It is an honour to have a clematis named after you, especially if it is bred by the late Ton Hannink. Ken Woolfenden, my husband, current Editor of the Society's Journal and Webperson (see left), was excited with the naming of this enchanting little bell by Ton. Clematis 'Ken' was introduced to us one evening during the International Clematis Society trip to Switzerland in 2009. However, it was a few years before we obtained a plant!
The colour of the flower varies in photos. I would describe it as a pale lilac-purple but in the photo to the right it looks more red-purple and the photo that Ton initially presented (Clematis International 2010 page 85) was also very red-purple, perhaps in this instance from the plant having been grown in a greenhouse. In my garden it flowers from June through to September. The photo above was taken of the plant grown outdoors near London, UK, in June and the photo to the right was taken in July. The last photos below were taken in the second week of August where it looks more bluey-lilac and there is more mildew on the stems which make the flower look bluer. It flowers very well, despite any mildew which I do not treat as I do not really notice it, and is one of the plants that flowers the latest in my garden. As you can see the flowers are nodding on long pedicels from the stems and hang nicely with a ruffled edge which curves back. The flower margins of the flower are a little paler which makes the flower look more interesting and noticeable. The flower tilts a little to face you and, in the right position, you look up into it. The flower buds are attractive being coloured, long and pointed. The plant doesn't pull itself up by twining onto a support, but it grows very strongly upright so I tie it to a trellis and that keeps it upright and in place. It grows to the height of my trellis and a bit more and I tie in sideways along the trellis; so it grows to about 6-8 feet or 2-2.5 meters and flowers on the top two thirds of the plant. The plant faces west so it gets shade in the morning and a lot of sun in the afternoon and evening. It is actually a very easy plant to look after. I prune it every year to a few inches of the ground and, as I write this article in February, there are a number of strong red coloured shoots emerging from the base of the plant. I will feed it in a few weeks when the weather warms up.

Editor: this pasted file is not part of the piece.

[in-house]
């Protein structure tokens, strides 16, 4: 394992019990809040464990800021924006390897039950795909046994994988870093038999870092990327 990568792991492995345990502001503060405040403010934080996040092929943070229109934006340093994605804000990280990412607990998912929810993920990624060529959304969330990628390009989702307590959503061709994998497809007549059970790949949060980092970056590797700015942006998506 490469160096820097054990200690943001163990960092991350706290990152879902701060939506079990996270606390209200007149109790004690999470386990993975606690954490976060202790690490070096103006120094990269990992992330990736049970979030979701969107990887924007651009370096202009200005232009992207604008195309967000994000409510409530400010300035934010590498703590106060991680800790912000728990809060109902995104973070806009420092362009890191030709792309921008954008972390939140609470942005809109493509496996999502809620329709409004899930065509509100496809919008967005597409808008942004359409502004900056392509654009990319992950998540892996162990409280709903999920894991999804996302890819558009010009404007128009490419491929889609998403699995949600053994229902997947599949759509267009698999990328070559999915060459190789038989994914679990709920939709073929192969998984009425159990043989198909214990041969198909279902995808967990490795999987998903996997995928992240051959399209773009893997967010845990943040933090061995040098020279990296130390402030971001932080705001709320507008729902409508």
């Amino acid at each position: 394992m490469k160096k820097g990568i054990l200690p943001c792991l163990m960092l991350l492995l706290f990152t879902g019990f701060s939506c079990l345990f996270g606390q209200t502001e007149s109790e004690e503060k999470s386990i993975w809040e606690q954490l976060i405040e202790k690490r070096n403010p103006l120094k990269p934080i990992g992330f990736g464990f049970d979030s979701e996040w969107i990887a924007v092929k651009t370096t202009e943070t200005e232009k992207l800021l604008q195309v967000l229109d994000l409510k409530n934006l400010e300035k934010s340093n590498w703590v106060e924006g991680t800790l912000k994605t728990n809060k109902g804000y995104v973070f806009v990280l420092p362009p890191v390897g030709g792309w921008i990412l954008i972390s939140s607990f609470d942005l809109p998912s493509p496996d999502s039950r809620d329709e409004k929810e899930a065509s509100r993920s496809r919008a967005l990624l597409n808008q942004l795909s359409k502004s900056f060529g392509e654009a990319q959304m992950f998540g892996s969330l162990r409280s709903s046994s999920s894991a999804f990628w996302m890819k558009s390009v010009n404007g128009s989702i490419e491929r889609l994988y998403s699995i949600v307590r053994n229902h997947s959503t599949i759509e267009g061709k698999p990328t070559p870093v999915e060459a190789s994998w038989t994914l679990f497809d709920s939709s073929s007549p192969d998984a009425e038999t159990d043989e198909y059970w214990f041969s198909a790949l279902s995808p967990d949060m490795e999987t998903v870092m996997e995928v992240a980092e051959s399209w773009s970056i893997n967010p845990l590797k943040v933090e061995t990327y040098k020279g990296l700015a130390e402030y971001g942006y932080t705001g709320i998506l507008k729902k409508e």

C. 'Ken' looking more red-purple
Ton described the breeding of C. 'Ken' as a cross between C. pitcheri and C. cylindrica. Looking at Roy Nunn's photos of C. pitcheri then you can see a number of similarities in the urn shape of the flowers and in the way that the sepals curve back. C. cylindrica adds the length of the flower and, perhaps the deep frilly edges to the flower. C. 'Ken' was kindly registered by Mathias Münster in 2012 and introduced that year by Münster Baumschule. As far as I am aware the only place it can be bought from is Münster Baumschule – and where our plant came from. It can be found on Mathias's web site in the texensis section at https://www.clematis-muenster.de/. I think, in this instance, listing it as a 'texensis' is to include it in a group of clematis with a bell-shaped flowers, but while I have problems growing texensis in my garden I find C. 'Ken' grows very well. I would describe this plant as a "good doer"!
C. 'Ken' tied into trellis
C. 'Ken' almost blue-lilac in colour